Inside Church at Skálholt
Skálholt was through eight centuries one of the most important places in Iceland. From 1056 and until 1785, it was along with Hólar, one of Iceland's two episcopal sees, making it a cultural and political center.
The new cathedral was built in the years 1956 to 1963 as a part of the millennial-celebrations of the episcopal see. Gerður Helgadóttir's extensive stained glass windows of the church are for example a gift from the Danes.Read more about the Skálholt here.
Skálholtdómkirkja is the icelandic term for 'Cathedral of Skálholt'. It was errected between 1956 an ...
Geysir in the Haukadalur valley, is the oldest known geyser and one of the world's most impressive ex...
The Strokkur geothermal water spout sends hot water and steam 25 metres into the air at regular inter...
Kerid - a small lake with green water is at the bottom of the crater of an extinct volcano. Its shore...
Kerið (Kerid, Kerith) Crater in Iceland is a volcanic crater lake located in the Grímsnes area in sou...
Wikipedia: "Kerið (occasionally Anglicized as Kerith or Kerid) is a volcanic crater lake located in t...
Brúarhlöð, White River Canyon when translated into English.
Europe is generally agreed to be the birthplace of western culture, including such legendary innovations as the democratic nation-state, football and tomato sauce.
The word Europe comes from the Greek goddess Europa, who was kidnapped by Zeus and plunked down on the island of Crete. Europa gradually changed from referring to mainland Greece until it extended finally to include Norway and Russia.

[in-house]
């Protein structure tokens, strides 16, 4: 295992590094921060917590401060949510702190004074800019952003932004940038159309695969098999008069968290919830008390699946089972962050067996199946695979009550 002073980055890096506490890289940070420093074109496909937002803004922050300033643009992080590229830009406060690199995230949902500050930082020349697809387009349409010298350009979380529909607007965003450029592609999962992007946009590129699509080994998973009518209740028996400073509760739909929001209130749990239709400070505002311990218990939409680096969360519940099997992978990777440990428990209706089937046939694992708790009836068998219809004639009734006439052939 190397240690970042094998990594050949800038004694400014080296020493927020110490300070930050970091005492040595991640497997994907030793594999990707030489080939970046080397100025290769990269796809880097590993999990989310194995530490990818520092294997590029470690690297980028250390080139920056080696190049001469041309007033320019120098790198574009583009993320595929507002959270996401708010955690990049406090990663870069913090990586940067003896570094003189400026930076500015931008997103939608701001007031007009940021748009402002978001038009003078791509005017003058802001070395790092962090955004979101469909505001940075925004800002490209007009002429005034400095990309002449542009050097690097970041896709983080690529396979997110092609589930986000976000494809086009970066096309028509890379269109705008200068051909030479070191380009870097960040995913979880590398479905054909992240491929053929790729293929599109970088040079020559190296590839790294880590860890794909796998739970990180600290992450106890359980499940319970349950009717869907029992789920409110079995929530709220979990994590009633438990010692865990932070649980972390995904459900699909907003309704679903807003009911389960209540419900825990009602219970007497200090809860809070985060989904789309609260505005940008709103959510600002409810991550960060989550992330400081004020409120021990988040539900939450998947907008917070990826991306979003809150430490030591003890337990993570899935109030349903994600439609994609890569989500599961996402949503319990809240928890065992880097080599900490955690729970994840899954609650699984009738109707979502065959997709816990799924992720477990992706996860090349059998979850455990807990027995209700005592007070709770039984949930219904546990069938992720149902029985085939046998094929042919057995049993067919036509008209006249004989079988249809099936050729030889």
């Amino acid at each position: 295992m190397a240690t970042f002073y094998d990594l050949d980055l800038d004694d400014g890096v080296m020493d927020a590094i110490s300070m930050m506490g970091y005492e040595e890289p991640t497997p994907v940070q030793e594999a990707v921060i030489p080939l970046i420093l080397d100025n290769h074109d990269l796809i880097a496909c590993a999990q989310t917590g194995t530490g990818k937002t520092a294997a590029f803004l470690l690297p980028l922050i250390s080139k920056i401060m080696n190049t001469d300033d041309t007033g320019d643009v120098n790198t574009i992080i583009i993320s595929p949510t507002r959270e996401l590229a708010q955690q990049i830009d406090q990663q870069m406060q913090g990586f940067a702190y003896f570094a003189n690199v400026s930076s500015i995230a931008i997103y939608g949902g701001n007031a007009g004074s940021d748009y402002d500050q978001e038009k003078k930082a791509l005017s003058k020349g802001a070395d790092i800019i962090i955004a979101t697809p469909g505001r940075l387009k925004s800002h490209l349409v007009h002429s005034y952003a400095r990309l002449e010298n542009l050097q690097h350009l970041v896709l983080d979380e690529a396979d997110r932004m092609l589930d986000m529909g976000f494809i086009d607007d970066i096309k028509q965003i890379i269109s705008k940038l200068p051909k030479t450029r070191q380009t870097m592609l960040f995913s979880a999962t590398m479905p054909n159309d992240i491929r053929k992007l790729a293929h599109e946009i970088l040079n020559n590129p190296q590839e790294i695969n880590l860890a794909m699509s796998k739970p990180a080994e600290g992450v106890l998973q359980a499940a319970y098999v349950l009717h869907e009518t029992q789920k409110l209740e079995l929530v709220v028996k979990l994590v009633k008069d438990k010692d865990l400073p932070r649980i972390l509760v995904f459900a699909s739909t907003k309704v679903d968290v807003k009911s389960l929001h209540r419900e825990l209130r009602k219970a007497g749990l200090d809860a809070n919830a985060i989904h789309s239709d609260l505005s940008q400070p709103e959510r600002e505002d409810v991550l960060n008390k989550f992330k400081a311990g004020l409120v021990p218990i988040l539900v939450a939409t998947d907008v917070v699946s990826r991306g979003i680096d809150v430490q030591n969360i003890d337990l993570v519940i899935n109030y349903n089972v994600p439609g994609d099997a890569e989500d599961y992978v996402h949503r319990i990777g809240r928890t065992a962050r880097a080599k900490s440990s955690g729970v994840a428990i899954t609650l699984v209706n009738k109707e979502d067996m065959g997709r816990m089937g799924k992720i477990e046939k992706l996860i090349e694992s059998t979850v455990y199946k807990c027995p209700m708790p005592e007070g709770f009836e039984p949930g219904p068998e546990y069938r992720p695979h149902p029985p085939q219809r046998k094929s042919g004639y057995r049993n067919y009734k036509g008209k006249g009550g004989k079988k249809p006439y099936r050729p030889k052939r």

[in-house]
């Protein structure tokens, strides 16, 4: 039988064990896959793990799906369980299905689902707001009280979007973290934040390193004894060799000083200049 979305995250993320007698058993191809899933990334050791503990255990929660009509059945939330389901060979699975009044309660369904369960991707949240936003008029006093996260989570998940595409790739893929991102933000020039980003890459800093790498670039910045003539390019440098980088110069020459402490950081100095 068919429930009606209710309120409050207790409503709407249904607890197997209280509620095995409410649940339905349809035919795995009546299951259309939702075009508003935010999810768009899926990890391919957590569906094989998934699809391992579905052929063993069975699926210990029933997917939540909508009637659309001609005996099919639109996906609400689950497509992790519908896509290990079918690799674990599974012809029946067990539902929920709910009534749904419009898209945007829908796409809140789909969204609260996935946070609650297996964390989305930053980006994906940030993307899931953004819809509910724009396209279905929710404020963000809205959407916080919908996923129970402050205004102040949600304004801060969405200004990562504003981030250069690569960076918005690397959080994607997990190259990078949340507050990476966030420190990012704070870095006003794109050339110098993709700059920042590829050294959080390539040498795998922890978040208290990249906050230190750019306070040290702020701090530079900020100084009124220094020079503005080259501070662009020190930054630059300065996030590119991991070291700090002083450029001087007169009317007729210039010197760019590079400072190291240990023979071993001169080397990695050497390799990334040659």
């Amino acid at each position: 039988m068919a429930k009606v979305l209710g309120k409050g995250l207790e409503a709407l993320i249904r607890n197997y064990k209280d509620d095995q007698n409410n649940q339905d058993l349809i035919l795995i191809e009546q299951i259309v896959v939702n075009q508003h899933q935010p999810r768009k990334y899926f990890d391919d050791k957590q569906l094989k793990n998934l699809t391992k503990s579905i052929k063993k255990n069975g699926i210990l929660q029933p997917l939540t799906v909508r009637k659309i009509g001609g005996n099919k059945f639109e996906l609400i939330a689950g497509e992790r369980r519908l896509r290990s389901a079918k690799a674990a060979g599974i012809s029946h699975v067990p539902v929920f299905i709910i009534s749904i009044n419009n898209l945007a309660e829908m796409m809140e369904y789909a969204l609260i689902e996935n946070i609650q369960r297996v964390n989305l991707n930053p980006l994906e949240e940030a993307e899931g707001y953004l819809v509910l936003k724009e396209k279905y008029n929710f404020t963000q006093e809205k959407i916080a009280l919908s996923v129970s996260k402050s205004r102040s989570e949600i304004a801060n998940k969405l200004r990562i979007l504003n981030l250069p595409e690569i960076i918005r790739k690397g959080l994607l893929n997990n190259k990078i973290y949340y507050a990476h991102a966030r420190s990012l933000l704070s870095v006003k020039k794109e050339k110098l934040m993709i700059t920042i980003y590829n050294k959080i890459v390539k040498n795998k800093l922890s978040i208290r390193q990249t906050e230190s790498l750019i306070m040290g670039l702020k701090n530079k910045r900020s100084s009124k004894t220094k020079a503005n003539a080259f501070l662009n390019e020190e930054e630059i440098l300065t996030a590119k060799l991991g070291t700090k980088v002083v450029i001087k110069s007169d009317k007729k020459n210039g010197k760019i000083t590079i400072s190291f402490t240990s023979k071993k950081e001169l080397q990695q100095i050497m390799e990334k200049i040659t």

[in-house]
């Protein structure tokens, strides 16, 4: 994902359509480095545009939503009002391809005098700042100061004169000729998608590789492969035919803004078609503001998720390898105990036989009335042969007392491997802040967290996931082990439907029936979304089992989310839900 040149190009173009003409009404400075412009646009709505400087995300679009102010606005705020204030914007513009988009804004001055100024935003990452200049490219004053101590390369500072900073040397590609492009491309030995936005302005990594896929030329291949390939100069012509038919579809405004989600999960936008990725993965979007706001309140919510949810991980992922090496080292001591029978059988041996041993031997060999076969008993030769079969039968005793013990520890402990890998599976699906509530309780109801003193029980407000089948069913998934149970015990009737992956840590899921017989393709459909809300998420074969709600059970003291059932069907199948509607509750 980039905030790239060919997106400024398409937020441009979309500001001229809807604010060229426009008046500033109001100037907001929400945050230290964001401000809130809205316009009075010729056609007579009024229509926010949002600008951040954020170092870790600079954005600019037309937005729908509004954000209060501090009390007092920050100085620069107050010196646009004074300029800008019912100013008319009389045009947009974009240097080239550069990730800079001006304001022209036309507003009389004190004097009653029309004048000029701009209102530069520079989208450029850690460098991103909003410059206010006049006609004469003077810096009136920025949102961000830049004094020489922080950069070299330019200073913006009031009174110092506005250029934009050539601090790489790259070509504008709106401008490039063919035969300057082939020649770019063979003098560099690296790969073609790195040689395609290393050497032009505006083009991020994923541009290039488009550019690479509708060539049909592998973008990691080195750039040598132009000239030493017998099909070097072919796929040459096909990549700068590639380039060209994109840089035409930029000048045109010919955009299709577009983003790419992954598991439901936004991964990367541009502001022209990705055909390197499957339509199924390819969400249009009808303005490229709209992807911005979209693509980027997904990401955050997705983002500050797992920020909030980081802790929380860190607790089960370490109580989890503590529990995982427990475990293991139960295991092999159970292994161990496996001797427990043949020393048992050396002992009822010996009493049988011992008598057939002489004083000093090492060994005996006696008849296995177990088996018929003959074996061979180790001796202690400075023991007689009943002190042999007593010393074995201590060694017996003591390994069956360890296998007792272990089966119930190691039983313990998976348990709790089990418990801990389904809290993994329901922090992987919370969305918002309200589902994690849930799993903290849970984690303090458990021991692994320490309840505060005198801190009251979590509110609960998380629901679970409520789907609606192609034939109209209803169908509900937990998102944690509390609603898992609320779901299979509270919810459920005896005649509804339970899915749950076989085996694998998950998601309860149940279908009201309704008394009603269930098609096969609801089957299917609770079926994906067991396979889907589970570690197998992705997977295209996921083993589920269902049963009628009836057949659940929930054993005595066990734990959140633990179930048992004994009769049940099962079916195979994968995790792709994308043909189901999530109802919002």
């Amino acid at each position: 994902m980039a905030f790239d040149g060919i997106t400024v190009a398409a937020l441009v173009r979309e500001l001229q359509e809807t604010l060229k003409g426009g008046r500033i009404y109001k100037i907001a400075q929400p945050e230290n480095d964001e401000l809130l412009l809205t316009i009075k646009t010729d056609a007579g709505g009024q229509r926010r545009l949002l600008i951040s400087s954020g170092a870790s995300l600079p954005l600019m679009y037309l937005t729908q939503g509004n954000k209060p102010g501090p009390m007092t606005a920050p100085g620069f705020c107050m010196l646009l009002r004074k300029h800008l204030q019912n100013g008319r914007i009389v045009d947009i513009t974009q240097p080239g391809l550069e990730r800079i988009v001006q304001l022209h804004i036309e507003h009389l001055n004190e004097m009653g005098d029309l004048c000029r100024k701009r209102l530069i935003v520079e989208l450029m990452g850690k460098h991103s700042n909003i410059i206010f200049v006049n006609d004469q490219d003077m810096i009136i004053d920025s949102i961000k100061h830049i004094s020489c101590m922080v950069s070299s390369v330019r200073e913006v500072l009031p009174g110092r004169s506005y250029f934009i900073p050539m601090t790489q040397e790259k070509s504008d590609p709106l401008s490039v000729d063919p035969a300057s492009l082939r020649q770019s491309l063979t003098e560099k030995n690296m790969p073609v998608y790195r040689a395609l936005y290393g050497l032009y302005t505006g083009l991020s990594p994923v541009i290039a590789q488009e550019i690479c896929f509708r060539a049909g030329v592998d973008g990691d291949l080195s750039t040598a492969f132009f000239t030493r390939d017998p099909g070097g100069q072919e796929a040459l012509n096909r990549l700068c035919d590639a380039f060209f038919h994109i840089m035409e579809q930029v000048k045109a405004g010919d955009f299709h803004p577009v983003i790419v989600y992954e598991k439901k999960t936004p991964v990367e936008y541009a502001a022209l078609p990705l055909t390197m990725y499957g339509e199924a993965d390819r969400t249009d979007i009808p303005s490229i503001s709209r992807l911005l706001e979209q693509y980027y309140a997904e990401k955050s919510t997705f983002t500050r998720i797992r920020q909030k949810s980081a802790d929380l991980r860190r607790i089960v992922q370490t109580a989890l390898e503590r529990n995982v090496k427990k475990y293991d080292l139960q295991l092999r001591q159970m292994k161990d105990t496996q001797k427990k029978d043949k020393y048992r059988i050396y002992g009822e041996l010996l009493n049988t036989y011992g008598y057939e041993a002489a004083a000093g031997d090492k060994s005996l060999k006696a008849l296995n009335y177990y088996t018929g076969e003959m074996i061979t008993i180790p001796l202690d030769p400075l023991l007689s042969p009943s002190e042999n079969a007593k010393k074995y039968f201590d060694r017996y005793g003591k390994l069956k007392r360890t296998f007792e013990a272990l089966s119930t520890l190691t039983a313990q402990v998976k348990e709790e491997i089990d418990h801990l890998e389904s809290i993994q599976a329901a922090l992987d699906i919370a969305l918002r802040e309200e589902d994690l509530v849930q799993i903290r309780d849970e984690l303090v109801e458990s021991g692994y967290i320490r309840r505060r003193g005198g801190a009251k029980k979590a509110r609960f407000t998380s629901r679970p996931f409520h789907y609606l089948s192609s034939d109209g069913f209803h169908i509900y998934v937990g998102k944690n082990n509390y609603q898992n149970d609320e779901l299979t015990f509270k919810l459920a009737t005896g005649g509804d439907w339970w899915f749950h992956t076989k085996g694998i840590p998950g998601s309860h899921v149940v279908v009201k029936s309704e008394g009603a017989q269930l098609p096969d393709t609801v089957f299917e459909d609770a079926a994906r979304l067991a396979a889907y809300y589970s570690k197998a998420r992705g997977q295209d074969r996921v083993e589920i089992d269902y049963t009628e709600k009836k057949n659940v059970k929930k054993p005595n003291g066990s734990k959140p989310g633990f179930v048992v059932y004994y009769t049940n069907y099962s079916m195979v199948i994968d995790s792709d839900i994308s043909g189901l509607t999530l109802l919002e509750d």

Don't be confused that Europe is called a continent without looking like an island, the way the other continents do. It's okay. The Ural mountains have steadily been there to divide Europe from Asia for the last 250 million years. Russia technically inhabits "Eurasia".
Europe is presently uniting into one political and economic zone with a common currency called the Euro. The European Union originated in 1993 and is now composed of 27 member states. Its headquarters is in Brussels, Belgium.
Do not confuse the EU with the Council of Europe, which has 47 member states and dates to 1949. These two bodies share the same flag, national anthem, and mission of integrating Europe. The headquarters of the Council are located in Strasbourg, France, and it is most famous for its European Court of Human Rights.
In spite of these two bodies, there is still no single Constitution or set of laws applying to all the countries of Europe. Debate rages over the role of the EU in regards to national sovereignty. As of January 2009, the Lisbon Treaty is the closest thing to a European Constitution, yet it has not been approved by all the EU states.
Text by Steve Smith.